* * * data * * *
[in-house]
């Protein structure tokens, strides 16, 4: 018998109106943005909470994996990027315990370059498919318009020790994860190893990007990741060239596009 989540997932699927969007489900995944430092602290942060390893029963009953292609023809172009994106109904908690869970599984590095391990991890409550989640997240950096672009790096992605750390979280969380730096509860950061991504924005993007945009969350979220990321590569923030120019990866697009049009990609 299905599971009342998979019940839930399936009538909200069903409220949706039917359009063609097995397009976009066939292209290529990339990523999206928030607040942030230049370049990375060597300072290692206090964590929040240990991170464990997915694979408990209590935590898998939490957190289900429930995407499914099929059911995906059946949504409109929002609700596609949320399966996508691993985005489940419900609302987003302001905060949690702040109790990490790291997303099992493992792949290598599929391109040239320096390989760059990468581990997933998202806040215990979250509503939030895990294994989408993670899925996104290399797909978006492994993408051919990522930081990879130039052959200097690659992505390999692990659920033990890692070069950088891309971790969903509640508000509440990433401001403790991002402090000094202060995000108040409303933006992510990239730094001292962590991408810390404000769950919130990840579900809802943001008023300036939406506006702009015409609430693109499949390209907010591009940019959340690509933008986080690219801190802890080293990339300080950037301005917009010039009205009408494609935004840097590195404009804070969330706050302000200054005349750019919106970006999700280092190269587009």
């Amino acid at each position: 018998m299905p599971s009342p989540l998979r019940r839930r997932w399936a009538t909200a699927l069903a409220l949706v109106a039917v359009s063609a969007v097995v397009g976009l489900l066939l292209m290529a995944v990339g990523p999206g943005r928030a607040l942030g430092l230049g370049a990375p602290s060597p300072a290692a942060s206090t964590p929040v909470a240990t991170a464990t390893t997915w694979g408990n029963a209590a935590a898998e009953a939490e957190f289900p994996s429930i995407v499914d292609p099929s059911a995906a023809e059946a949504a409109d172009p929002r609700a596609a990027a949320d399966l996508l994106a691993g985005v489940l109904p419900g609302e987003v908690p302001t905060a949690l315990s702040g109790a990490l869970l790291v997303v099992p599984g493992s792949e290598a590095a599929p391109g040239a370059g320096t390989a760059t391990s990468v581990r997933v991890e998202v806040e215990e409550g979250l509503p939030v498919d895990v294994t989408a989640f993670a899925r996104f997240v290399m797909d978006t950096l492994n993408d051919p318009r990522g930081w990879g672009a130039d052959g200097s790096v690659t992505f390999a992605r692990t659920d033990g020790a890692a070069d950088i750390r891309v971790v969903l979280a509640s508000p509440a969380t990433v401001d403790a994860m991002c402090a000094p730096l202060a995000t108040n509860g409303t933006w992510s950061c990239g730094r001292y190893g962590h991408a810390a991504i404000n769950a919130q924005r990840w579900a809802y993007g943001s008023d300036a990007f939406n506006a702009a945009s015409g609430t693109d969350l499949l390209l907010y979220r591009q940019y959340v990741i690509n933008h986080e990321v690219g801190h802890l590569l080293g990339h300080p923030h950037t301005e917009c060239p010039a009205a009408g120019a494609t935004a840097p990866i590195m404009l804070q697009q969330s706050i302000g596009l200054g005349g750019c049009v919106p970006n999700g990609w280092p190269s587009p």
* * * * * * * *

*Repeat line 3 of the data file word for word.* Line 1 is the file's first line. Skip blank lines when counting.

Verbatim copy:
């Amino acid at each position: 018998m299905p599971s009342p989540l998979r019940r839930r997932w399936a009538t909200a699927l069903a409220l949706v109106a039917v359009s063609a969007v097995v397009g976009l489900l066939l292209m290529a995944v990339g990523p999206g943005r928030a607040l942030g430092l230049g370049a990375p602290s060597p300072a290692a942060s206090t964590p929040v909470a240990t991170a464990t390893t997915w694979g408990n029963a209590a935590a898998e009953a939490e957190f289900p994996s429930i995407v499914d292609p099929s059911a995906a023809e059946a949504a409109d172009p929002r609700a596609a990027a949320d399966l996508l994106a691993g985005v489940l109904p419900g609302e987003v908690p302001t905060a949690l315990s702040g109790a990490l869970l790291v997303v099992p599984g493992s792949e290598a590095a599929p391109g040239a370059g320096t390989a760059t391990s990468v581990r997933v991890e998202v806040e215990e409550g979250l509503p939030v498919d895990v294994t989408a989640f993670a899925r996104f997240v290399m797909d978006t950096l492994n993408d051919p318009r990522g930081w990879g672009a130039d052959g200097s790096v690659t992505f390999a992605r692990t659920d033990g020790a890692a070069d950088i750390r891309v971790v969903l979280a509640s508000p509440a969380t990433v401001d403790a994860m991002c402090a000094p730096l202060a995000t108040n509860g409303t933006w992510s950061c990239g730094r001292y190893g962590h991408a810390a991504i404000n769950a919130q924005r990840w579900a809802y993007g943001s008023d300036a990007f939406n506006a702009a945009s015409g609430t693109d969350l499949l390209l907010y979220r591009q940019y959340v990741i690509n933008h986080e990321v690219g801190h802890l590569l080293g990339h300080p923030h950037t301005e917009c060239p010039a009205a009408g120019a494609t935004a840097p990866i590195m404009l804070q697009q969330s706050i302000g596009l200054g005349g750019c049009v919106p970006n999700g990609w280092p190269s587009p």